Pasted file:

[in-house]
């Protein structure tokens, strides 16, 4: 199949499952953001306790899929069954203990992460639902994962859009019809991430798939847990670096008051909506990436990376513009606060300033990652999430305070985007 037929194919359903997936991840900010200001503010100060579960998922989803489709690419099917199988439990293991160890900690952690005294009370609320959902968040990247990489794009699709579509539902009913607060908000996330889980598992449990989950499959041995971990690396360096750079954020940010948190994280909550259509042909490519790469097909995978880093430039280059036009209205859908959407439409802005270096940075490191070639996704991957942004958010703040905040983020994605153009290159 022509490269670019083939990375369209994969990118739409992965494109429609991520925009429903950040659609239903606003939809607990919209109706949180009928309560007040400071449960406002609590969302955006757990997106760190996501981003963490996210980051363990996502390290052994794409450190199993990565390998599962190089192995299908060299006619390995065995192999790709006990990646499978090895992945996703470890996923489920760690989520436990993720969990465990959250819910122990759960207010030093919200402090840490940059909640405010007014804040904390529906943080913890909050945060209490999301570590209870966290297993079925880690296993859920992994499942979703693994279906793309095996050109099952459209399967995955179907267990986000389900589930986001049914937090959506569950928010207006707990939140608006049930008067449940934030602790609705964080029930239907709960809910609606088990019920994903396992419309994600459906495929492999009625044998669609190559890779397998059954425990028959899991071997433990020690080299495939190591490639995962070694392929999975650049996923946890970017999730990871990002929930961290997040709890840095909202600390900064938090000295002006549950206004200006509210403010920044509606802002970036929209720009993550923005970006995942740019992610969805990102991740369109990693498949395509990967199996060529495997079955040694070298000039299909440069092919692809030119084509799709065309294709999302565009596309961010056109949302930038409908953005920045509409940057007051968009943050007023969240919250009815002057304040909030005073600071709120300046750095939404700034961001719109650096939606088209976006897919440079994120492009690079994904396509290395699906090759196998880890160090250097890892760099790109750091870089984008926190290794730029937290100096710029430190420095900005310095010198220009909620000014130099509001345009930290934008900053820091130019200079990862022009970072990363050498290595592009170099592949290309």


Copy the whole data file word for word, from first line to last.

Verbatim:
[in-house]
């Protein structure tokens, strides 16, 4: 199949499952953001306790899929069954203990992460639902994962859009019809991430798939847990670096008051909506990436990376513009606060300033990652999430305070985007 037929194919359903997936991840900010200001503010100060579960998922989803489709690419099917199988439990293991160890900690952690005294009370609320959902968040990247990489794009699709579509539902009913607060908000996330889980598992449990989950499959041995971990690396360096750079954020940010948190994280909550259509042909490519790469097909995978880093430039280059036009209205859908959407439409802005270096940075490191070639996704991957942004958010703040905040983020994605153009290159 022509490269670019083939990375369209994969990118739409992965494109429609991520925009429903950040659609239903606003939809607990919209109706949180009928309560007040400071449960406002609590969302955006757990997106760190996501981003963490996210980051363990996502390290052994794409450190199993990565390998599962190089192995299908060299006619390995065995192999790709006990990646499978090895992945996703470890996923489920760690989520436990993720969990465990959250819910122990759960207010030093919200402090840490940059909640405010007014804040904390529906943080913890909050945060209490999301570590209870966290297993079925880690296993859920992994499942979703693994279906793309095996050109099952459209399967995955179907267990986000389900589930986001049914937090959506569950928010207006707990939140608006049930008067449940934030602790609705964080029930239907709960809910609606088990019920994903396992419309994600459906495929492999009625044998669609190559890779397998059954425990028959899991071997433990020690080299495939190591490639995962070694392929999975650049996923946890970017999730990871990002929930961290997040709890840095909202600390900064938090000295002006549950206004200006509210403010920044509606802002970036929209720009993550923005970006995942740019992610969805990102991740369109990693498949395509990967199996060529495997079955040694070298000039299909440069092919692809030119084509799709065309294709999302565009596309961010056109949302930038409908953005920045509409940057007051968009943050007023969240919250009815002057304040909030005073600071709120300046750095939404700034961001719109650096939606088209976006897919440079994120492009690079994904396509290395699906090759196998880890160090250097890892760099790109750091870089984008926190290794730029937290100096710029430190420095900005310095010198220009909620000014130099509001345009930290934008900053820091130019200079990862022009970072990363050498290595592009170099592949290309």